Whilst trying to decide what route to take home from Spain last year, we were thinking of heading up to Pamplona and taking the motorway from there to France, maybe visiting Biarritz on entering France.
But then somebody told us about the Somport tunnel which goes through the Pyrenees. We had no idea! After a bit of investigation we decided that this then would be our route home 🙂
We didn’t have to alter our plans too much as we were using the same road north through Spain, just leaving it a little earlier.
As we approached the tunnel (well a few miles away) on the Spanish side, we stoppped at our last service area, I think it was at Jaca, where there was a rather lovely chocolate, patisserie shop. We managed to resist before heading off on our last stretch of road in Spain, which was punctuated by charming little villages and blue sunny skies. We would probably try to stay at least 1 night in future in this area.
The tunnel itself is free to use and 5.3 miles long. It’s amazing to think that you’re driving through the Pyrenees! So we left Spain’s sunny skies and emerged on the other side in France to drizzly rain!
But there were still lovely features – better roads for a start… Also an old railway line (I believe the Pau-Canfranc) running along the side of the road, in places this seems to have been restored. Again, we would like to stop in this area on a future trip and making sure we visit the Canfranc International Railway Station on the Spanish side.
We found the roads absolutely fine for our 8.56m motorhome towing a Citroen C1 behind, although, I have to say, Calv IS a lorry driver and very confident in pretty much any situation.
I think that perhaps we travelled too far on the French side on our first leg, and unfortunately, despite some investigation, I can’t remember the name of the town/village we stopped in. Sorry – I’ll do better next time!
We arrived in the dark and the parking was all taken, so we parked on some ground next to it which was being used by coaches to park up overnight – we parked next to a Morello! We set off nice and early in the morning though and then headed to our next stop, which was to be Montreuil-Bellay, apparently celebrities as diverse as Edwina Currie and Mick Jagger have homes here – I don’t know if that’s true, but it’s a lovely area and it wouldn’t surprise me 🙂
Although we were aiming for a different overnight stop (3 spaces behind a wine cellar at GPS, N47.13.522:W0.11121), when we got there it turned out to be too small really for us, so we set off looking for the other stop (Les Nobis – 30 spaces at GPS, N47,13272:W0,15835), which would have been easy to find had we not already left the main road! Trying to make our way through town was not easy, entailing leaving the van parked up, unhooking the car and driving round and round in an attempt to find the site… (There are areas in town where it’s not possible to take a camper or caravan; low, narrow arches and suchlike).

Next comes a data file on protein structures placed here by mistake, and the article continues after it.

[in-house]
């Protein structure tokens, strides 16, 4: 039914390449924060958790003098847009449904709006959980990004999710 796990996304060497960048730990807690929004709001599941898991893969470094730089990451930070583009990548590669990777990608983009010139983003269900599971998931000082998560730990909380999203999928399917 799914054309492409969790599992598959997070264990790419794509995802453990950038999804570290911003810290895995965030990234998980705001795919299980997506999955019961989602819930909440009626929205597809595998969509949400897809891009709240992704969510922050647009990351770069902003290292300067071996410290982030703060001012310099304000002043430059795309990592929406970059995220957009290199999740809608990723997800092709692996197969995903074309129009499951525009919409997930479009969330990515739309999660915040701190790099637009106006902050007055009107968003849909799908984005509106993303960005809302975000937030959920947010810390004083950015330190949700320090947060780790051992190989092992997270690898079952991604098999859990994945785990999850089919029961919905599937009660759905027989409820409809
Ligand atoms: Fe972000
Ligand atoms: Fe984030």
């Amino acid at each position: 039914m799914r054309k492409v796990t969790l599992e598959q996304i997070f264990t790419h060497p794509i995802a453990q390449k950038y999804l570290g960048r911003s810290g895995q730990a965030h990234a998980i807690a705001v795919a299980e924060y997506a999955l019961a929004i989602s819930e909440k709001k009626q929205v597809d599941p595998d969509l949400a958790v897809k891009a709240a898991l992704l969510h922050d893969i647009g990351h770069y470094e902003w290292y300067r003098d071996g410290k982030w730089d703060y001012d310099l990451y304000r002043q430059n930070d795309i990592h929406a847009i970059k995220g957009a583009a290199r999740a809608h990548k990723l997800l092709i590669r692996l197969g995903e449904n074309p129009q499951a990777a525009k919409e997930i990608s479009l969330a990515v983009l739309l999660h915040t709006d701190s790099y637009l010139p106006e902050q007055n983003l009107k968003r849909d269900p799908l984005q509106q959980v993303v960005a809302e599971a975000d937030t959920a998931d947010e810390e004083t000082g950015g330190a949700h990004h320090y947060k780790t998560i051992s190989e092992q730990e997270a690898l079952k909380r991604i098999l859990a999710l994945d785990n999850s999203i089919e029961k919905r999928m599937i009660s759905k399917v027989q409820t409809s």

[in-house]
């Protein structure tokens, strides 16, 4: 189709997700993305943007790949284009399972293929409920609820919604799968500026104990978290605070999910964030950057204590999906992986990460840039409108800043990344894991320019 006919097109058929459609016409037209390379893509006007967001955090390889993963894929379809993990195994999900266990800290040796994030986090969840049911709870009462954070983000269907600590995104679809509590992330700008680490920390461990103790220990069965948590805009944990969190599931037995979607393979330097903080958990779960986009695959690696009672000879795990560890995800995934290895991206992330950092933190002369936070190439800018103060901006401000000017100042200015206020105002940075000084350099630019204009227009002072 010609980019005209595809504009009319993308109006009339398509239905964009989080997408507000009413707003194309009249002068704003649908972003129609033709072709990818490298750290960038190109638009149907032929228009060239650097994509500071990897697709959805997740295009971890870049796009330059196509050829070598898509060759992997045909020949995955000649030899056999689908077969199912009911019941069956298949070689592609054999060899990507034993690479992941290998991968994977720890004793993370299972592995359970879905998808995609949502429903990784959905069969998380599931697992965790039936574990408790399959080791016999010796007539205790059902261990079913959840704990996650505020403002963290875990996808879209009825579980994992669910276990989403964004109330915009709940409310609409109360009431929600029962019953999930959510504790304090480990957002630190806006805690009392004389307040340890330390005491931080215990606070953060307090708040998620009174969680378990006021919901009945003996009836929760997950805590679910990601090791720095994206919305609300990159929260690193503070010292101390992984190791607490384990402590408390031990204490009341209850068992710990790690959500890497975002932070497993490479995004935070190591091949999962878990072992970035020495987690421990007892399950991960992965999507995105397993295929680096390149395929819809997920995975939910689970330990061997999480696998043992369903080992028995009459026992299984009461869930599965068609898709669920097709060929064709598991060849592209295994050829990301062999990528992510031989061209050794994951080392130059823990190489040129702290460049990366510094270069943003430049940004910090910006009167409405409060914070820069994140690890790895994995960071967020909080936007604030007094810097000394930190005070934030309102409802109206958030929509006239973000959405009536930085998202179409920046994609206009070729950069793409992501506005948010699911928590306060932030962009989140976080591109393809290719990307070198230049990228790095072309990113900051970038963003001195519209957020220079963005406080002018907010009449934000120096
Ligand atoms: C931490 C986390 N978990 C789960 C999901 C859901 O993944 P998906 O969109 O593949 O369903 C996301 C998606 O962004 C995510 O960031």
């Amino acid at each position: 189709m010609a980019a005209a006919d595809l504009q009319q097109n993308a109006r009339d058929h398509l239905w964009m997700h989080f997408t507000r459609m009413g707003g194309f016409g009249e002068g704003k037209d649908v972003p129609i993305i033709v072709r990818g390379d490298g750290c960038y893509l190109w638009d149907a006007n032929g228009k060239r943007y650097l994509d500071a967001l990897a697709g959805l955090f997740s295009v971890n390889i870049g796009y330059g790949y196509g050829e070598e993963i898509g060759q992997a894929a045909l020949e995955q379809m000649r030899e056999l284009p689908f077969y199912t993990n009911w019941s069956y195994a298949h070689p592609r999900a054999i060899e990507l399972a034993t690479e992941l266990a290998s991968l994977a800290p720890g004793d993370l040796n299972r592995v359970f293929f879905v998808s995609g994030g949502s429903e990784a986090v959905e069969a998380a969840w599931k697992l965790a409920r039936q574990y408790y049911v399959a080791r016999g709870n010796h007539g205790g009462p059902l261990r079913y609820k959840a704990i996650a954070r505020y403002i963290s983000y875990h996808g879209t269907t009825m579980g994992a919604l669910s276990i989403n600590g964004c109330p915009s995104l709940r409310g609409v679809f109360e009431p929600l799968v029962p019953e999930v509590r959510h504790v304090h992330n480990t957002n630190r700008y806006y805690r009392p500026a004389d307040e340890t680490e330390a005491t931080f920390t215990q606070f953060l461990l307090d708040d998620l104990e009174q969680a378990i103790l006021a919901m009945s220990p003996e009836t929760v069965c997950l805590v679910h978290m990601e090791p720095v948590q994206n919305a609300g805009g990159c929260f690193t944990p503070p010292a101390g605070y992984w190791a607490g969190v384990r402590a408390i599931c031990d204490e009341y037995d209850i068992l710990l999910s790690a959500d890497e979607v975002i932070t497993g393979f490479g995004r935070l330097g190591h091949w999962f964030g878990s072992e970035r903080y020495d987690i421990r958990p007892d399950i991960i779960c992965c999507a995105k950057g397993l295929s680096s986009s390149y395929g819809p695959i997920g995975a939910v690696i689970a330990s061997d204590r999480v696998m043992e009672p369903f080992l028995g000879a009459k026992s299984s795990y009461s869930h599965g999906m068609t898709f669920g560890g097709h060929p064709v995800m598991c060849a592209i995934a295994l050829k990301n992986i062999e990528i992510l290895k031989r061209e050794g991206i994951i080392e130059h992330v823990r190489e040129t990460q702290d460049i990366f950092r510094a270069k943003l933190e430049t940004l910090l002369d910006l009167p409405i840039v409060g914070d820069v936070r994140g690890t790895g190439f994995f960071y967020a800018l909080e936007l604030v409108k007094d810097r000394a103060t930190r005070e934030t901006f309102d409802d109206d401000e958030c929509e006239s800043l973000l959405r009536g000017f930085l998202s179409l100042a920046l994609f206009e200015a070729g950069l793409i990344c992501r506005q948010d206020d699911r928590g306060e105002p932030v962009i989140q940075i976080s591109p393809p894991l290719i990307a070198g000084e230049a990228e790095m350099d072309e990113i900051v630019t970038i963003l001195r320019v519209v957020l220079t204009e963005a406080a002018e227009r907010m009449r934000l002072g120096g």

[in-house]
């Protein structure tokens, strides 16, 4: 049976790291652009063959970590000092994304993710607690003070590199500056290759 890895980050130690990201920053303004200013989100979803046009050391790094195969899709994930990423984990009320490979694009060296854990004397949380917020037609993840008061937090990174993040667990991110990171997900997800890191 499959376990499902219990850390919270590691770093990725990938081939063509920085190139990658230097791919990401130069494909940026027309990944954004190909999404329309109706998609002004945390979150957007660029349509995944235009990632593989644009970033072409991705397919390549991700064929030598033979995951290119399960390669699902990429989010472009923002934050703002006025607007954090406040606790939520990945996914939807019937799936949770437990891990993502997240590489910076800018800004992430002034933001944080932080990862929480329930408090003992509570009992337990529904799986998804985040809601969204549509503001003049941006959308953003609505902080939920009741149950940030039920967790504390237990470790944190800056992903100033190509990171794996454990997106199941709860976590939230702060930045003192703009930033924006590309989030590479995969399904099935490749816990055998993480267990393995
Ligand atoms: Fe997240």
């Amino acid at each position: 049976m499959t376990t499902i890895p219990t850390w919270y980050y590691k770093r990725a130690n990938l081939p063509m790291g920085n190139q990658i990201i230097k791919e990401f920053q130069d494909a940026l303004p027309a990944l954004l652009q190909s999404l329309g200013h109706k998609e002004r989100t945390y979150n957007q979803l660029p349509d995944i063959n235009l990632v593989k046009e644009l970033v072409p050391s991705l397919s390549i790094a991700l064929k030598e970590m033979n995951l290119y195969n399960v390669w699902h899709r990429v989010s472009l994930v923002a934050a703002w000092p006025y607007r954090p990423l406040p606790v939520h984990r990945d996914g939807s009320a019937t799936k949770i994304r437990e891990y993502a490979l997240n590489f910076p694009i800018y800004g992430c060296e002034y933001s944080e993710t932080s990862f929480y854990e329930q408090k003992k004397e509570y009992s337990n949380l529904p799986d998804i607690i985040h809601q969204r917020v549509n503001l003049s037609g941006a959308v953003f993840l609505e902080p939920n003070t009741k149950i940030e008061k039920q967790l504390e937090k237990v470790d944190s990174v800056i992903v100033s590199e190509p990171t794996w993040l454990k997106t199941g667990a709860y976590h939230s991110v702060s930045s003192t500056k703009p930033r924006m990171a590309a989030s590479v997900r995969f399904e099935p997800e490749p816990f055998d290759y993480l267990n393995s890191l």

We discovered what a beautiful, historic town this was and eventually found our destination. And how amazing it was too – a dedicated area big enough for a couple of dozen vans, located in front of an outdoor swimming pool and next to a nice looking campsite (closed out of season), alongside the river and with a wonderful view of the castle 🙂 See the pictures below:-
And those photos are just of the Aire! We actually stayed 2 nights as the town was so lovely. Photos of the town follow 🙂 Most of these pics are within a 5-10 minute walk of the Aire.
Once we managed to tear ourselves away and get back on the road we headed on up to Le Mans, where we had already decided to stop overnight – the medieval old town is something special, known as Cite Plantagent as Henry II was born there in 1133. The Historic Quarter comprises 20 hectares of cobbled streets; still inhabited and a wonderful walk.
The Aire is immediately at the foot of the Historic quarter, on the Quai Louis Blanc (N 48 ° 0’45.0036 ”E 0 ° 11’55.7628) , at the end of a series of large car parks (it’s a dedicated area but several cars choose to park there during the day, despite there being more than enough car parking spaces in the other car park areas…).
It is next to a busy road, but this does quieten down outside of rush-hour, and it’s opposite the river with a lovely view of an old mill and an historic bridge almost exactly opposite. The real downside is that, although there is water available, it costs 8Euros!! Just make sure you have enough onboard before you get there would be our advice 🙂
We only stayed 1 night, but arrived fairly early in the day so were able to explore the historic quarter at our leisure, including a lunch watching, yet another, French protest. This time lorry drivers who were no longer to be allowed to park up in front of the new town hall. They had been blocking the road for the last 24 hours, with another 24 hours to go – or so we were told by one of the policemen looking on (there were many, many policemen).
We had 1 more stop before the ferry – we were going from Caen. We chose a small stop behind the town square of Hermanville, with a 5 minute walk to the British War Cemetery (GPS, N48,97026:W0,31243). A lovely little find with a shop, bakery, florist and hairdressers right on hand Plus a nice little walk around the village and a 10 minute drive to Caen.
We spent the afternoon in Caen and discovered the old part of town as well as the beautiful beach; although this does evoke mixed emotions when you consider the history of this whole area.
And of course, knowing that you only have a 10 minute drive to the port in the morning for your ferry is very welcome!